Five volunteers worked to push the repairs to the garage closer to completion. Inside, two volunteers tackled the radiator. As the north wall had sunk and leaned outward, it dragged the radiator with it. Rather than fighting the wall and radiator together, the radiator had early on been unbolted from the wall and pulled back upright with a come-along, leaving the wall unburdened for its repairs. With the wall now back in place, the bolts no longer matched the holes in the radiator brackets, and the radiator's supply and exhaust pipes prevented free motion. The west bracket being closer, that end of the radiator was levered upward and blocked in place. To correct the horizontal alignment, a wooden block was clamped to the belt rail and a lining bar used against it to leverage the bracket into position. The bolt was slipped through, the nut started, and then tightened up. This operation improved the alignment of the east bracket as well, but not enough to bolt it. The wall was found to still be bowed out, and the radiator bent slightly inward. The east of the radiator was similarly leveraged upward to match the bolt height, with the help of a bigger lining bar, and blocked in place. After an initial attempt to used longer bolts to draw the two together proved unsatisfactory, a renewed attempt to correct the alignment was made. The radiator was pushed back toward the wall by using a block anchored to the floorboards and the lining bar as a lever against it, pushing on a stout board angled up to the top radiator pipe. The wall was simultaneously pushed inward and a bolt of original length inserted and the nut started. The nut was then tightened to bring the two together.

Inside the garage, weather boards along the top of the walls kept out birds and the breeze. Many of these were rotted beyond use or were damaged when removed for the wall header and roof repairs. One original weather board was reinstalled, and ten new weather boards were cut to matching size and installed, fitted to the rafters and around bolt heads and braces.

With the radiator work complete, exterior trim boards were installed along the bottom of the north wall. Before repairs were begun on the garage, the north wall had sunk into the ground, rotting the sill and the lower 8 inches of the siding boards. After raising the wall and replacing the sill, a gap existed between the shortened siding and the floor boards. The new 9.25 inch wide trim boards, sized to fit under the existing vertical trim and flush with the bottom of the sill, were just wide enough to cover the ends of the siding boards and block the gap. Spacer blocks were installed between the sill and the lower trim to occupy the space that was vacated by the rotted siding and allow the trim to sit flush against the wall. The lower right trim of the east wall was replaced with new wood in the same fashion, however the siding board rot extended further up the wall. Any solution to close the gap would involve some amount of change in appearance or construction, so the simplest approach was taken. The new trim board was cut from a wider board, with the ends notched to fit the original vertical trim, and the center left wider to extend an extra 1.5 inches up the wall and meet the siding boards.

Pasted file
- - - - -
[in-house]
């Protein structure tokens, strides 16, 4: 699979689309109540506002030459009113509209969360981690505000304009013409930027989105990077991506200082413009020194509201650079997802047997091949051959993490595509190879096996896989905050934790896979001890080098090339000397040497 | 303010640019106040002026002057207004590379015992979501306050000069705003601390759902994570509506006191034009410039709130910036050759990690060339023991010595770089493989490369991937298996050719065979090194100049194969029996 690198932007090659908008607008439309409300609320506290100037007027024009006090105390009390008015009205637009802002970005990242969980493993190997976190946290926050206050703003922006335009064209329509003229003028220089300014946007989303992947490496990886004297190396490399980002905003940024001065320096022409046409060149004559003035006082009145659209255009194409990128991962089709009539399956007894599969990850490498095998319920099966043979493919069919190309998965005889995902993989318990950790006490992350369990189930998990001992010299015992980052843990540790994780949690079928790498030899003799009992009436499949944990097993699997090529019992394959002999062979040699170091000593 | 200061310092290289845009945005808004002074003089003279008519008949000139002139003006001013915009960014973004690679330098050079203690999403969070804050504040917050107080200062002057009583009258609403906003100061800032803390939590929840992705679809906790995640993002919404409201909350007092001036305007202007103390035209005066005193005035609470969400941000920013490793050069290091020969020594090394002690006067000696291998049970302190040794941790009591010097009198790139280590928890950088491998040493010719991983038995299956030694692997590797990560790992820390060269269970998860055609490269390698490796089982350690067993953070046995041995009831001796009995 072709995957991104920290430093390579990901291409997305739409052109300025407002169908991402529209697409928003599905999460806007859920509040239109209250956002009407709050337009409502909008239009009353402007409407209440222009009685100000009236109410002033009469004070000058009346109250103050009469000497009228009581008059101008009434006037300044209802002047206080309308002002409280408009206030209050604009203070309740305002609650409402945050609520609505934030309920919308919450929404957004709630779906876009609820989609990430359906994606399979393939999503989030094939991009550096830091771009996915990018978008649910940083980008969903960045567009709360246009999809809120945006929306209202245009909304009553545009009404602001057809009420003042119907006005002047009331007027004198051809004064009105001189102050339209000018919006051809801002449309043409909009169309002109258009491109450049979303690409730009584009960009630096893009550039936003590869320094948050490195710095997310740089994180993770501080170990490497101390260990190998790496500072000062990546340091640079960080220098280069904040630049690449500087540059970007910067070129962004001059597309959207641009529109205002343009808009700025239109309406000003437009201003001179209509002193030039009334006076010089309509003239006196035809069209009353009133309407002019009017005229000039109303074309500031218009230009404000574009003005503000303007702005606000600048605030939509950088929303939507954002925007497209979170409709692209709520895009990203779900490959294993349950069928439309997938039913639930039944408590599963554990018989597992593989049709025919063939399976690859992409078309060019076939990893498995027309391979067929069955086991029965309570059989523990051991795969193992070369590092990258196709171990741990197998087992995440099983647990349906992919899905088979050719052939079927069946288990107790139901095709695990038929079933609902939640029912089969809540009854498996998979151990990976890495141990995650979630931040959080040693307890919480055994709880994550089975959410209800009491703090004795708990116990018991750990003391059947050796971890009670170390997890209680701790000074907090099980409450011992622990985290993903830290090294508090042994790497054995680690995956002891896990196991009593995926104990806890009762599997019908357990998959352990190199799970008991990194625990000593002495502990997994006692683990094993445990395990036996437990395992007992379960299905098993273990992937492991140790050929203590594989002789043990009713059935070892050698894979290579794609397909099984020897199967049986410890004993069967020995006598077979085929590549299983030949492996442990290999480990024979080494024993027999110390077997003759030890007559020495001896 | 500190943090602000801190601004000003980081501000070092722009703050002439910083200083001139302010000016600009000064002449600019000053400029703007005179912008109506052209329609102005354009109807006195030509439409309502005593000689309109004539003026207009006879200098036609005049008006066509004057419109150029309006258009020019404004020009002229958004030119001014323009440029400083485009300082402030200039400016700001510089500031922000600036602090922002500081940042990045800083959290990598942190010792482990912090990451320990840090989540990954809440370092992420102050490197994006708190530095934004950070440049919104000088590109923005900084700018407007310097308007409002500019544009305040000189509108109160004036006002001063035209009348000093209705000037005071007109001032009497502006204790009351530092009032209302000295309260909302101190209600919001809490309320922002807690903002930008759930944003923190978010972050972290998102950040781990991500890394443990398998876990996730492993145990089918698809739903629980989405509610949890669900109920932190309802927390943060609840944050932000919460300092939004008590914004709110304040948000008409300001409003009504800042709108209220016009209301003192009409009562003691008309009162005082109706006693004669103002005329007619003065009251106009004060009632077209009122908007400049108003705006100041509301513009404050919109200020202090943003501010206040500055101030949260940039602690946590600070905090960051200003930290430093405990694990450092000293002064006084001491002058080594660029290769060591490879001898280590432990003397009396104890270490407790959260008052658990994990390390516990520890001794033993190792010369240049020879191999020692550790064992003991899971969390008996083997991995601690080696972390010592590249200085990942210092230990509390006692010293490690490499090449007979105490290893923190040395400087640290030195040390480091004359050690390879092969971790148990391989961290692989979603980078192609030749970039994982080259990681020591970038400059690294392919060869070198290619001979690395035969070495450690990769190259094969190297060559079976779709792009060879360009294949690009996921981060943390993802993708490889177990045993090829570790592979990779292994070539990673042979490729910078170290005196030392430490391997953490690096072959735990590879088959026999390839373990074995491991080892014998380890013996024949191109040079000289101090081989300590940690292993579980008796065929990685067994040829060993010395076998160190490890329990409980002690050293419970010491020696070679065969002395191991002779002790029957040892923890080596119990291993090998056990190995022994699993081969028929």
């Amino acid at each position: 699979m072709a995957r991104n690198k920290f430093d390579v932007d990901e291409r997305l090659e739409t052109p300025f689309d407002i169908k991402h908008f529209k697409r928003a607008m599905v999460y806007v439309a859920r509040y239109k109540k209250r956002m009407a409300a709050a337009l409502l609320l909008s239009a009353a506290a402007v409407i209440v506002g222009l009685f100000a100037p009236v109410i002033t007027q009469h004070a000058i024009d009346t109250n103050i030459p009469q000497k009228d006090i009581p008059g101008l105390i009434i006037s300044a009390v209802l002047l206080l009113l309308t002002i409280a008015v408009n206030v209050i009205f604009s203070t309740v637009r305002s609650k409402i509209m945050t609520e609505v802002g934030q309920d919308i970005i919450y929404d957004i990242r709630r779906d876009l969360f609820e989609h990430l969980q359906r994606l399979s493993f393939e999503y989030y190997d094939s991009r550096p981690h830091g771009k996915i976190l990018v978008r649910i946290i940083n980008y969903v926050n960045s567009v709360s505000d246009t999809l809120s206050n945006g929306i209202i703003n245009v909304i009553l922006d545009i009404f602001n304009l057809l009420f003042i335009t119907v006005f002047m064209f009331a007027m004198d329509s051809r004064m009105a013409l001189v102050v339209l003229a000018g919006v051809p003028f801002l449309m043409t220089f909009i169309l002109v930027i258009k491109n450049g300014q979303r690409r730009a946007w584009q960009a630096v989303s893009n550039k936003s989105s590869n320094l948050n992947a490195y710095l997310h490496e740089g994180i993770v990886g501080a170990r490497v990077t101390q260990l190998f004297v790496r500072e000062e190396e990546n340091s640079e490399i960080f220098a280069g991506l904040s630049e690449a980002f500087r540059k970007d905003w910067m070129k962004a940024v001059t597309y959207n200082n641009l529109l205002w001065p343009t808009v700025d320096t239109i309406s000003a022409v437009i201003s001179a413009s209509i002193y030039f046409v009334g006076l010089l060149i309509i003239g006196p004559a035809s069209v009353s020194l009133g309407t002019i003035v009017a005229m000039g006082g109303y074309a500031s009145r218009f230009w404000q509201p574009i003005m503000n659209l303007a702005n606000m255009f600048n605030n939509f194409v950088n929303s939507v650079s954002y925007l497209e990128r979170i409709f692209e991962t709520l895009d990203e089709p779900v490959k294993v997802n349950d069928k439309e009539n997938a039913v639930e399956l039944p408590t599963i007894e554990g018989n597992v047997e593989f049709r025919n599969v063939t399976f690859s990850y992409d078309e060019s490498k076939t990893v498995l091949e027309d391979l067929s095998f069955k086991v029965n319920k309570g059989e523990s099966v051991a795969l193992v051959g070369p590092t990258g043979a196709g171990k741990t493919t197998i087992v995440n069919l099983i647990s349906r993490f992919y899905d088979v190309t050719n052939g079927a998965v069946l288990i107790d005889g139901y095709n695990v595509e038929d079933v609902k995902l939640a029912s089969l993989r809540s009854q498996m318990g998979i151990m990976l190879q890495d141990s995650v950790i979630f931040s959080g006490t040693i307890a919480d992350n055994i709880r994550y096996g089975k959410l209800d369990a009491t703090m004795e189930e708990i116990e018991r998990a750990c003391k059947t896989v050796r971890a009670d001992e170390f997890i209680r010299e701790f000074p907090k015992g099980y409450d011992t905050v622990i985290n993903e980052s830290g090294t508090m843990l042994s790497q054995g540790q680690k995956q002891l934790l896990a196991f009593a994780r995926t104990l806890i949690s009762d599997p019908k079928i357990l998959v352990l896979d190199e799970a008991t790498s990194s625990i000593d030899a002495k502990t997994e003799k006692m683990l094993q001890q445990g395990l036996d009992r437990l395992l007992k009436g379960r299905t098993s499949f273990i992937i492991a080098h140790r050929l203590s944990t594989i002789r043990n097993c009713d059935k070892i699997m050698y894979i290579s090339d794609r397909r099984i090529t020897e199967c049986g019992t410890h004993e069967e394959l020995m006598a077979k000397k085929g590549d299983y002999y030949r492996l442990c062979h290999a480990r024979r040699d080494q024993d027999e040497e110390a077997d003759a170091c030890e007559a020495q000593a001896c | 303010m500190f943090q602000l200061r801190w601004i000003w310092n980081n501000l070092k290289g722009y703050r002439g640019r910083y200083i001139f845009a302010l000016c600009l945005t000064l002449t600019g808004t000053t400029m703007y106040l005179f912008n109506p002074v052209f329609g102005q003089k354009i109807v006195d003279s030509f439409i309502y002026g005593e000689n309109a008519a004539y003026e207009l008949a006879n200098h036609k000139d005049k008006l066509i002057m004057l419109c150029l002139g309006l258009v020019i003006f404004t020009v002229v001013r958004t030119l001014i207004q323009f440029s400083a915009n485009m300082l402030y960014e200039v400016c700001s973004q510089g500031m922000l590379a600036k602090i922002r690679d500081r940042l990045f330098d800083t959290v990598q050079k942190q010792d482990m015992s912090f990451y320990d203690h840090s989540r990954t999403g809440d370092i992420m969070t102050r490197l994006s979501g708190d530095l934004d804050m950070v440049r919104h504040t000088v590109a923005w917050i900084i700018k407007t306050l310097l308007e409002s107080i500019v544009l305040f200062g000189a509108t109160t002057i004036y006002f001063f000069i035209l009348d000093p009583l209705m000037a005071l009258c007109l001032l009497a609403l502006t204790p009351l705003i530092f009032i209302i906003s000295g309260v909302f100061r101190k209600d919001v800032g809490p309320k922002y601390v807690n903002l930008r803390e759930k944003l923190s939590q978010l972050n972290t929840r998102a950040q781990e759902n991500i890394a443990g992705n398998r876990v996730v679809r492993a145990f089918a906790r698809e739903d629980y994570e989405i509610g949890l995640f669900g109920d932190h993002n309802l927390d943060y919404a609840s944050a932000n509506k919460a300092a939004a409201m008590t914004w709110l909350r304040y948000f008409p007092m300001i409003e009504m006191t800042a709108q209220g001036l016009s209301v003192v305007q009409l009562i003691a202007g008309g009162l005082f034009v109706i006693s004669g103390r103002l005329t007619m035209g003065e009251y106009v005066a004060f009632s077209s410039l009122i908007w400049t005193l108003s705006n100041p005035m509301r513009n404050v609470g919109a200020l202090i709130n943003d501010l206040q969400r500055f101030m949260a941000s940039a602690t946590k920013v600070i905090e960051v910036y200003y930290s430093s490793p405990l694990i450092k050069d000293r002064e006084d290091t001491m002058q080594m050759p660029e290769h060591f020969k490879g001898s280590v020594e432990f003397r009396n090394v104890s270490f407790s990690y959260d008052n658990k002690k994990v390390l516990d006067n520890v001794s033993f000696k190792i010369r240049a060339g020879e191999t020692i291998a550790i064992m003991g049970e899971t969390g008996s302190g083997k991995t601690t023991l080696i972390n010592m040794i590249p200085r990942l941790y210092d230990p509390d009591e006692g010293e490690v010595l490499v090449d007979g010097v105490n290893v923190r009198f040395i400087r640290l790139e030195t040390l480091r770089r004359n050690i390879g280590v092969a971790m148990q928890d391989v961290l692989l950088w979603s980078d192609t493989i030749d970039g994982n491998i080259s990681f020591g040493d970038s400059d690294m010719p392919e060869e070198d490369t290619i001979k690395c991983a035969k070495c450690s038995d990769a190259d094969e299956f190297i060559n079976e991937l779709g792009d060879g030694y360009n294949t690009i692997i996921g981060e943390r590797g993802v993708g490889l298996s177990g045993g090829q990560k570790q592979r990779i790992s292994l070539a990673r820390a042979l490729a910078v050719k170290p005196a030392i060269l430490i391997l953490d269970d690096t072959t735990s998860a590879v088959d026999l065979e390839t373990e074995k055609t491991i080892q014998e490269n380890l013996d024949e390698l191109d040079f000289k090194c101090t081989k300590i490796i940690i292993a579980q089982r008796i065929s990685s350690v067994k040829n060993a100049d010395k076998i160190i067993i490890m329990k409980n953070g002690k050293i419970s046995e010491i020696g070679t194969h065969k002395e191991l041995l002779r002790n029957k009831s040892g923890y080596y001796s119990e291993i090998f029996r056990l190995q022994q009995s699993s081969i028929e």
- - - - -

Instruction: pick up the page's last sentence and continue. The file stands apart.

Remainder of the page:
New replacement vertical trim boards were installed on the previously rebuilt south wall. One lower trim board was installed on the west wall to replace the missing original. On the east wall, a previously applied replacement trim board was readdressed, as it was a poor fit, was improperly applied to capture a bolt head, and had split because of the stress over the captured bolt head. The middle hinge bolts passed through this board, so those bolts were first removed, then the trim board was removed and the captured bolt unbolted. A replacement board was cut and nailed in place, and the holes for all bolts re-bored. The hinge bolts were reinstalled, and the formerly captured bolt was installed over top of the trim board as originally built.

One last area of trim needing repair was the lower east corner, where the need to widen the door led to the siding being cut at top and bottom and bolted onto the door, and the door hinges moved. The result was the cut edge of the leftover siding boards and covering trim board, cut off at the floor. The original stubs were too rotted to reinstall on the new sill, so matching stubs of the reproduction siding were cut and installed, and a new trim board cut to match, retaining the original appearance left from the door widening. The last bit of carpentry was the reinstallation of an original piece that simply fell out from above the east doors. The piece was some siding that was originally part of the door lintel, sandwiched between the interior and exterior door casing, and had rotted down to its last nail from the roof leak above. The hammering from weather board installation jarred it loose and it slid right out. It was inserted back into place and a new nail driven through good wood to hold it.

Work concluded with a cleanup of the roofing and wood scraps from around the building.

 

Next Work Session

The next Rockhill work session will be held Saturday and Sunday, January 5 and 6. See you there!